At the back of the palace, there is a rather innocent, even elegant looking extension – until you read that it was built in 1938 by Himmler as a training centre for SS officers. Oh well – German history is never entirely idyllic.
S1 to Oranienburg, then bus 824 or walk 1 km. Approx. 1 hour.
Potsdam – the Dutch Quarter
Moving on to Potsdam to visit its Dutch Quarter (Holländisches Viertel), we find ourselves in the period of one Hohenzollern ruler later – by this time, King Frederick William (called the “Soldier King”, for his military focus, simple tastes and parsimonious nature) had ascended the throne. Whereas his father’s lavish outlays on palaces, the arts, and especially his own crowning ceremony (1701) had put a severe financial burden on his territories, the Soldier King cut back spending on such non-essentials immediately and focused on the army and state bureaucracy.
Like his grandfather the Great Elector before him, Frederick William had visited the Netherlands. He went on a prolonged study trip to Amsterdam and the Hague in 1704/05, and came back impressed with the advanced state of its economy and the efficiency of its architecture. Towards the end of his reign, he invited Amsterdam carpenter Jan Bouman to build a neighbourhood of 136 Dutch-style houses in Potsdam, hoping this might attract Dutch artisans and merchants to Brandenburg. Bouman duly built the Dutch Quarter in the years from 1733 to 1740, but the hoped-for immigrants never arrived, and the houses were mainly used by French and Prussian merchants and artists.
The Dutch Quarter today looks brand new – after a long period of neglect during the GDR years, its restauration was finished in 2014. Princess Beatrix, the Dutch ex-queen, has been spotted shopping in its streets, and it is rumoured the House of Orange contributed to its restoration. The neighbourhood is laid out along a grid of two crossing streets, Mittel- and Benkertstrasse, creating four large blocks of houses. As Bouman came from Amsterdam, it is assumed he modelled the houses on those in the “Jordaan” neighbourhood. There are plenty of cafes, restaurants, fashion, flower and souvenir shops, but make sure you don’t miss the little Bouman-Museum – this is one of the best kept houses, complete with period furniture, interesting displays on the history of the quarter, and with original outbuildings towards the back and a pretty little garden.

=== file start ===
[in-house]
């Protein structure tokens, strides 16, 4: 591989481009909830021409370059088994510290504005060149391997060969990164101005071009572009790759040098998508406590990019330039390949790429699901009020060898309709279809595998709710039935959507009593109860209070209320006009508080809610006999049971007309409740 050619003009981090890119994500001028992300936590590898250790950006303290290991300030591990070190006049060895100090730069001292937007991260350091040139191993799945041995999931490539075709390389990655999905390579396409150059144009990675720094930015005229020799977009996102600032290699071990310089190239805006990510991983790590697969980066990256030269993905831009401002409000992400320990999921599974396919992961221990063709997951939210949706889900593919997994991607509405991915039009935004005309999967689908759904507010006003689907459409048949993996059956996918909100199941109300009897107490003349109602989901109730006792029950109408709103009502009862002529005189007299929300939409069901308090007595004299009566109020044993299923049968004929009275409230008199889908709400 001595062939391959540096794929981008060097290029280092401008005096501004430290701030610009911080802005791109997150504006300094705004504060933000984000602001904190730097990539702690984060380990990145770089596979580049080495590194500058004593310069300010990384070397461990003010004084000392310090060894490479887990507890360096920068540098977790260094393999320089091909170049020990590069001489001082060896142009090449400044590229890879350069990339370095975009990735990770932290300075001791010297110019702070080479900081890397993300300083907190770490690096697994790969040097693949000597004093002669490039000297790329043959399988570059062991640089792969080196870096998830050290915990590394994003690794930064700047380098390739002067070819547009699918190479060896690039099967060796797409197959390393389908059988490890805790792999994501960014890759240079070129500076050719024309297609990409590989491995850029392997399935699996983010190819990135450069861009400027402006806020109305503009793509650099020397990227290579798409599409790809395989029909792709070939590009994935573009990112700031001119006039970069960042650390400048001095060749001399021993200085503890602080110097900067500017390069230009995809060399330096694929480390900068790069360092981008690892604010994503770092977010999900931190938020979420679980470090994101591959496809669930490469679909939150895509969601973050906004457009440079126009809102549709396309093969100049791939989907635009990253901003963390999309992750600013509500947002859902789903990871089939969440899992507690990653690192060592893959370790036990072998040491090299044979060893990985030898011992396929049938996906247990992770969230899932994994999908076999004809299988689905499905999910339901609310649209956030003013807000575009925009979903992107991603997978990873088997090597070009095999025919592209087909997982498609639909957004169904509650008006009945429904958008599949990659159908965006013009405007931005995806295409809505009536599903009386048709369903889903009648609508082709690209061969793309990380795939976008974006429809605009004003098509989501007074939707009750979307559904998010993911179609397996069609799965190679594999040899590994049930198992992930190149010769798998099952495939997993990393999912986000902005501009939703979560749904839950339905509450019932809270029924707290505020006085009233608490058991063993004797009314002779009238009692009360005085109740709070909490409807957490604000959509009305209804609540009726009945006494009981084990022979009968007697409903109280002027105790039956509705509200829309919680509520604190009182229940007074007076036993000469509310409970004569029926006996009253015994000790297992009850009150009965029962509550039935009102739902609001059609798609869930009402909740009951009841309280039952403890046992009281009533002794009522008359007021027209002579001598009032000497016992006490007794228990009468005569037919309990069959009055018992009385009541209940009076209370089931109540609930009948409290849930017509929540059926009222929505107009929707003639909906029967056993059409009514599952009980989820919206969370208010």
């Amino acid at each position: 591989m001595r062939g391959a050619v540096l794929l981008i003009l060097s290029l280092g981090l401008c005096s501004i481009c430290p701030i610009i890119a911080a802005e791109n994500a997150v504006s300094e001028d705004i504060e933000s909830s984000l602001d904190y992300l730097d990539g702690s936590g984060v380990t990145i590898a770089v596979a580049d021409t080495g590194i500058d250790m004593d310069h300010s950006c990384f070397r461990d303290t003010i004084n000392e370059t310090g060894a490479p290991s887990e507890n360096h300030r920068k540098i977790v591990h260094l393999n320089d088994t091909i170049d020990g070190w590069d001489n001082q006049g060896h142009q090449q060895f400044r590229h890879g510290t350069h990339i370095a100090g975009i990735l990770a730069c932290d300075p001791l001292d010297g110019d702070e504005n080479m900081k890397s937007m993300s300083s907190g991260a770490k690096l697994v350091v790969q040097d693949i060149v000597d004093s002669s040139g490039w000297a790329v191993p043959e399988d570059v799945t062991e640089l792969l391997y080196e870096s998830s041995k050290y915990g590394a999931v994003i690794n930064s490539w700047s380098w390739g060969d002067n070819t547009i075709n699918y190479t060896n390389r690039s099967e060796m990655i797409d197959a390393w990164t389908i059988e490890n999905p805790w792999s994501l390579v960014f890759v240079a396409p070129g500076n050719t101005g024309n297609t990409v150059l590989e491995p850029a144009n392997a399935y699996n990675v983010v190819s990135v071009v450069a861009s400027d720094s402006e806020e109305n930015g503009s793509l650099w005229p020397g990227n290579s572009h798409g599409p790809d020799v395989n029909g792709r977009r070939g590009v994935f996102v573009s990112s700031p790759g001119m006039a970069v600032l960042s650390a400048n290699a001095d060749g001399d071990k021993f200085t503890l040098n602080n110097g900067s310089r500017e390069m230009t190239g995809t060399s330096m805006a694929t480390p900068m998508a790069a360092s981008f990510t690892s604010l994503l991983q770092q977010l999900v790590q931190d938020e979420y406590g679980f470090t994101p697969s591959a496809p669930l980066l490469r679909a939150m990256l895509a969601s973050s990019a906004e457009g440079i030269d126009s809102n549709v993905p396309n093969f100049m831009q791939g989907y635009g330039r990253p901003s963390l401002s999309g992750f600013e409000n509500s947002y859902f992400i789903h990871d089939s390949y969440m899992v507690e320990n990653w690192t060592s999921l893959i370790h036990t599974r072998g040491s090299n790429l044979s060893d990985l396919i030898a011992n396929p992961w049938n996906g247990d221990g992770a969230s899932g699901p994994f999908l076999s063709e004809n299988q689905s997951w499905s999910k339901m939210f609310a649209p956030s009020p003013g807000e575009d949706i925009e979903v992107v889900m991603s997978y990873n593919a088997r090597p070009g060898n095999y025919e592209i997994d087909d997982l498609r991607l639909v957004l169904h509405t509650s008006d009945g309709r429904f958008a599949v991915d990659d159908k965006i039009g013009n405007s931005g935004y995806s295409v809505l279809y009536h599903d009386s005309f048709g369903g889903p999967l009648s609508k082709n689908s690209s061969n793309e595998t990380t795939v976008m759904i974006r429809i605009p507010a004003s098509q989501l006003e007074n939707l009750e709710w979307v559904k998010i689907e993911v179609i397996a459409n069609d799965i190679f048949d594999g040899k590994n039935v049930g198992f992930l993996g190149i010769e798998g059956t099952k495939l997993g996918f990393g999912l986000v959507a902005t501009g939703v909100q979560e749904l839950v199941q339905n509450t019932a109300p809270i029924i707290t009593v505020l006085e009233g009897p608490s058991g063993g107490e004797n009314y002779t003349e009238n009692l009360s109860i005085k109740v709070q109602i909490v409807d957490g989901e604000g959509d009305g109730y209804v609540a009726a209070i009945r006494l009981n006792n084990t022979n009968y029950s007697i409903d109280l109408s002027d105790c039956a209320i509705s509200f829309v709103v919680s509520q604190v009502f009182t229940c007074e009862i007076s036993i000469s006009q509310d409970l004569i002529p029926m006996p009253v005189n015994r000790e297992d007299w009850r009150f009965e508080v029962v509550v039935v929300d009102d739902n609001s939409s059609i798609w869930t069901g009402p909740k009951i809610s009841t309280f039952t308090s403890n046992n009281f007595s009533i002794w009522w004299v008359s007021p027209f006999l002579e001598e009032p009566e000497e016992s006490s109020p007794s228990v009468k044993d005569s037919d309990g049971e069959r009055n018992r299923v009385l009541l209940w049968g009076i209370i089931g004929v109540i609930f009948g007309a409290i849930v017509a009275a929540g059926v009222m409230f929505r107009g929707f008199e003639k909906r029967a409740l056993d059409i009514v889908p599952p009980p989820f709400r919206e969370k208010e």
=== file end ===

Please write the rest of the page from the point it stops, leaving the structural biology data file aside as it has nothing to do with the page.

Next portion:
For people from Holland who are familiar with this kind of house in, let’s say, Leiden, Delft or Gouda, visiting the Bouman house is a strange experience – everything looks familiar, but also slightly foreign. It’s only after a little while that you realise that the houses are actually much bigger than they would have been in Holland – the street fronts are probably 50% wider than a typical Dutch workers’ house would be.
Frederick William, the Soldier King, died just before the Dutch Quarter was finished, but his son, Frederick II (who later became known as Frederick the Great, or ‘Alter Fritz’) made sure the original plans were carried out.
S7 or DB to Potsdam, then tram 92 or 96 to Nauener Tor, 1 hour approx.
Jan Bouman, one of the greatest architects you’ve probably never heard of, was then honoured with the task of supervising construction of Frederick the Great’s beloved Sans-Souci palace (the designs were drawn by Frederick himself, together with Georg Knobelsdorff). He created further works in Potsdam (Berlin Gate, City Hall), but soon moved to Berlin, where he built the predecessor of the current Berliner Dom, worked on St. Hedwig’s Cathedral, and, most famously, built Prince Henry’s palace, more familiar today as the main building of the Humboldt University on Unter den Linden. His first son Michael Philipp, by then Germanized to the name of Boumann, continued the family tradition by building Schloss Bellevue (today the seat of Germany’s Federal President), while the second son, Georg Friedrich, built the Royal Library (now known to Berliners as the ‘Commode’), on August-Bebel-Platz. And so, after our day trips to Oranienburg and Potsdam, the Bouman(n) family has taken us back to central Berlin.